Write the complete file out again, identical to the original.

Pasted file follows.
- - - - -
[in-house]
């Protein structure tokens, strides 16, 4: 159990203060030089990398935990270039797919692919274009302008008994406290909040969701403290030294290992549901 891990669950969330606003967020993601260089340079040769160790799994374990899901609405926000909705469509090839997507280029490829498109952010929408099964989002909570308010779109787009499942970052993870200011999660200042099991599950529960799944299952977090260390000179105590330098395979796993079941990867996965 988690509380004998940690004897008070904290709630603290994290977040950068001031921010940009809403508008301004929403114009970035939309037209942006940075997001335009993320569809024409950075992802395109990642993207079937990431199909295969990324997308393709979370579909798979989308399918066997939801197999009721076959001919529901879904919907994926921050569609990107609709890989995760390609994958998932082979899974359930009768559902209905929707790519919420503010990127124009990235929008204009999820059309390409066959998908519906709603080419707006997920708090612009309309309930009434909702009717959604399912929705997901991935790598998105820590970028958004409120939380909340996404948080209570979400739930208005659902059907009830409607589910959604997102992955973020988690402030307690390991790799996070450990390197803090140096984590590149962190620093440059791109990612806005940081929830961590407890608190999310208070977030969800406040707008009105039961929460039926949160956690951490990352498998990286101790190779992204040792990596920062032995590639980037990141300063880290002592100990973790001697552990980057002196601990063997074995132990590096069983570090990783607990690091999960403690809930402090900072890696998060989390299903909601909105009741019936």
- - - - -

[in-house]
């Protein structure tokens, strides 16, 4: 159990203060030089990398935990270039797919692919274009302008008994406290909040969701403290030294290992549901 891990669950969330606003967020993601260089340079040769160790799994374990899901609405926000909705469509090839997507280029490829498109952010929408099964989002909570308010779109787009499942970052993870200011999660200042099991599950529960799944299952977090260390000179105590330098395979796993079941990867996965 988690509380004998940690004897008070904290709630603290994290977040950068001031921010940009809403508008301004929403114009970035939309037209942006940075997001335009993320569809024409950075992802395109990642993207079937990431199909295969990324997308393709979370579909798979989308399918066997939801197999009721076959001919529901879904919907994926921050569609990107609709890989995760390609994958998932082979899974359930009768559902209905929707790519919420503010990127124009990235929008204009999820059309390409066959998908519906709603080419707006997920708090612009309309309930009434909702009717959604399912929705997901991935790598998105820590970028958004409120939380909340996404948080209570979400739930208005659902059907009830409607589910959604997102992955973020988690402030307690390991790799996070450990390197803090140096984590590149962190620093440059791109990612806005940081929830961590407890608190999310208070977030969800406040707008009105039961929460039926949160956690951490990352498998990286101790190779992204040792990596920062032995590639980037990141300063880290002592100990973790001697552990980057002196601990063997074995132990590096069983570090990783607990690091999960403690809930402090900072890696998060989390299903909601909105009741019936």